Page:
Searching for Therapies for Progressive MS

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There are now 11 medications, FDA approved, for relapsing and remitting MS. Other than Novantrone, which is no longer used because of safety issues that were worse than initially predicted, no medication has been approved for progressive MS.

The current thrust of research is neuroprotection rather than anti-inflammatory effects. Below is the summary of studies presented at the 2015 CMSC Annual Meeting.

Lamotrigine (Lamictal) is a sodium channel blocker, widely used to treat epilepsy. The point is to block the sodium channels on the axon and on cells in the brain termed microglia. This technique has proven effective in animal models but so far not consistently in human trials. In one study at 2 years of patients with secondary progressive MS, patients who received the medication had more brain atrophy than controls, though this recovered partly after treatment was stopped. Despite this, there was improvement in the timed 25-foot walk and a reduction in serum neurofilament levels. These levels correlate with brain tissue loss and disability.

Phenytoin (Dilantin), another antiepileptic drug which affects sodium channels, was tested in acute optic neuritis. Patients on the medication had 30% less atrophy in the retinal nerve fiber layer.

Biotin is a coenzyme and widely used for hair thinning and to improve nail growth. Surprisingly, it was found effective in patients with primary and secondary progressive MS, improving the disability scale and the timed 25-foot timed walk. Very high doses were used, and patients would need to take 30 pills daily at the currently available over-the-counter doses. More research is planned.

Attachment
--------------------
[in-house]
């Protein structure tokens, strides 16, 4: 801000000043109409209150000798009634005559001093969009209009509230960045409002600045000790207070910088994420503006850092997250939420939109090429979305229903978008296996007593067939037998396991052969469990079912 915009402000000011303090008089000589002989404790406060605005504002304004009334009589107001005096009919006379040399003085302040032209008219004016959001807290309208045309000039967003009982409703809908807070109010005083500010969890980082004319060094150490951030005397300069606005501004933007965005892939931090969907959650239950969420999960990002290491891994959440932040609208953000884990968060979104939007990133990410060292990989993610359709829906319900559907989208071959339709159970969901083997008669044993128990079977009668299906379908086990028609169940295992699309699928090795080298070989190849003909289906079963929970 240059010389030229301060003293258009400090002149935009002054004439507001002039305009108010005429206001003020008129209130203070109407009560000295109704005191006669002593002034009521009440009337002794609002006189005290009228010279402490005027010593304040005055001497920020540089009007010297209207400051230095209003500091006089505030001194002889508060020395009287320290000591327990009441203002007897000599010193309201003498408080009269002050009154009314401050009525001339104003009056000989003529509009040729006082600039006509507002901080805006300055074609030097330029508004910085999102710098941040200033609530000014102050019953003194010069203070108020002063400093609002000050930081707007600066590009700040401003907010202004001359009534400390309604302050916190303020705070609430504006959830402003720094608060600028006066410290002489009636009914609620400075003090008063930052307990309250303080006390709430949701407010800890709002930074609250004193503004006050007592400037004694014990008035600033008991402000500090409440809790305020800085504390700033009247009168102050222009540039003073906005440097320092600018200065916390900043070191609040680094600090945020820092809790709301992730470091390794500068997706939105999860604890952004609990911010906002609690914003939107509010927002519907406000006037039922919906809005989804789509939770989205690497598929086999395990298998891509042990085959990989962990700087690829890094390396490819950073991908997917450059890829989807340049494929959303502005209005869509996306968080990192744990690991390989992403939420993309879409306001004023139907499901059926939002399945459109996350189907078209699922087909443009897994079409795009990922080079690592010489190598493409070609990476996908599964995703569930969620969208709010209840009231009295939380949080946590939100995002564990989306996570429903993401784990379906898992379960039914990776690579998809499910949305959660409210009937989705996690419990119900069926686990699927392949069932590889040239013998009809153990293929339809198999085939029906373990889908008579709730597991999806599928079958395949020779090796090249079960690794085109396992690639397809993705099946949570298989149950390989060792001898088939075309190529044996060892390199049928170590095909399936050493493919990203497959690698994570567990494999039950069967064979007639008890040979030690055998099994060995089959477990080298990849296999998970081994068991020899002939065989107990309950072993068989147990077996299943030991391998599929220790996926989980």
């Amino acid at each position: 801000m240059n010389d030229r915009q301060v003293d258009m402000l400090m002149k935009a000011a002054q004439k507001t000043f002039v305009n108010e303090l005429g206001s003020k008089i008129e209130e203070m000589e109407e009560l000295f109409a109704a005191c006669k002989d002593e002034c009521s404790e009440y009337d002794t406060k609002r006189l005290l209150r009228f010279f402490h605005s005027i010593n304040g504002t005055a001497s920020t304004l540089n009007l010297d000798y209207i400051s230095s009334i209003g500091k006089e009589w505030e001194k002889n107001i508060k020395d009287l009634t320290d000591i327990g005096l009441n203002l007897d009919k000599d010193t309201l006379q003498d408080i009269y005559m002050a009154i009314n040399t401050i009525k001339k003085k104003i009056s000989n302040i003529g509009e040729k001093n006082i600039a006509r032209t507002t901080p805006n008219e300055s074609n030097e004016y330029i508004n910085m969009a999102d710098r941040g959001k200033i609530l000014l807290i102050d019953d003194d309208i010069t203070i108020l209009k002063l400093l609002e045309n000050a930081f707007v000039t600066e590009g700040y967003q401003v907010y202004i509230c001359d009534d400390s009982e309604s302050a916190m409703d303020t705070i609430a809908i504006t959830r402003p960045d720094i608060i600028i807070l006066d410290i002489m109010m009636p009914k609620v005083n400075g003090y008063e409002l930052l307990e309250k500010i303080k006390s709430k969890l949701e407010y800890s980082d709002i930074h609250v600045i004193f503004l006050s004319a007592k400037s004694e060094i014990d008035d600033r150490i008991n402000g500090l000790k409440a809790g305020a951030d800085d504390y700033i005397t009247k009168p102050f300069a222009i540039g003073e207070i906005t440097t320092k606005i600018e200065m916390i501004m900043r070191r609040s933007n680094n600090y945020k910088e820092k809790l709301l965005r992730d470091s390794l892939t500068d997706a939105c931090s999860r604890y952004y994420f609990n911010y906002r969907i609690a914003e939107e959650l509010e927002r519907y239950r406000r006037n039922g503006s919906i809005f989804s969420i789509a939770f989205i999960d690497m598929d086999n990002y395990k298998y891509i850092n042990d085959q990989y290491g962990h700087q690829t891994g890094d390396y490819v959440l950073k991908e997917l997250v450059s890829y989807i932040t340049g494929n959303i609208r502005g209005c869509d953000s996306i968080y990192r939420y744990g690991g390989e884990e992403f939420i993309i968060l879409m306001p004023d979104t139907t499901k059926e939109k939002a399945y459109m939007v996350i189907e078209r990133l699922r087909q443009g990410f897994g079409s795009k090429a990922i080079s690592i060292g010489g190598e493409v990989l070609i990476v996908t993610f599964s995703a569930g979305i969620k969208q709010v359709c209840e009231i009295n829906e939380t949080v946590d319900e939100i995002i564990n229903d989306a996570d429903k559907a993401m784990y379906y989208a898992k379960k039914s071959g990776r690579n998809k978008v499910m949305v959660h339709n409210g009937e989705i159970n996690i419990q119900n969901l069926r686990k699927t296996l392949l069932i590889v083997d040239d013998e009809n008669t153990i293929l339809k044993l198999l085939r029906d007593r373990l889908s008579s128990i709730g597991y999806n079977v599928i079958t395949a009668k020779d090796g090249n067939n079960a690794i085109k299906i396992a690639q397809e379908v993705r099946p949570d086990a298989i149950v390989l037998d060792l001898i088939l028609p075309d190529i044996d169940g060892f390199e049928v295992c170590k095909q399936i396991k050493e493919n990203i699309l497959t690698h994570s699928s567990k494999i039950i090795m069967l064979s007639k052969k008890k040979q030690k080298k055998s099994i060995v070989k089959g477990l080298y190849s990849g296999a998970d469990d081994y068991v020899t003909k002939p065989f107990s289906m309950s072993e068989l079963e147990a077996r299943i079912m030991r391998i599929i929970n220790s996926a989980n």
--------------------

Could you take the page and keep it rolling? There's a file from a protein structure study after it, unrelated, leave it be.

Amiloride is a medication that treats blood pressure. It also affects an ion channel within axons and within certain brain cells called oligodendrocytes. In one study, it reduced the rates of brain atrophy and damage to the white and grey matter in patients with primary progressive MS.

Riluzole is the only medication approved by the FDA to treat ALS (Lou Gehrig’s disease). In a small study, it seemed to reduce the rate of atrophy in the cervical spinal cord and decrease the development of T1 lesions in the brain in MS patients. These lesions are a marker of atrophy and disability.

Fluoxetine (Prozac) is a widely used antidepressant in the SSRI class. In fact, it was the first in that class approved by the FDA. In some studies, it protects against loss of axons in the brain. A large clinical trial termed MS-SMART is currently recruiting patients to test this further.

Finally, a trial termed SPRINT-MS will test whether the medication called ibudilast can reduce brain atrophy in patients with secondary and primary progressive MS.

To locate clinical trials, go to ClinicalTrials.gov. That site contains every trial registered in the US.

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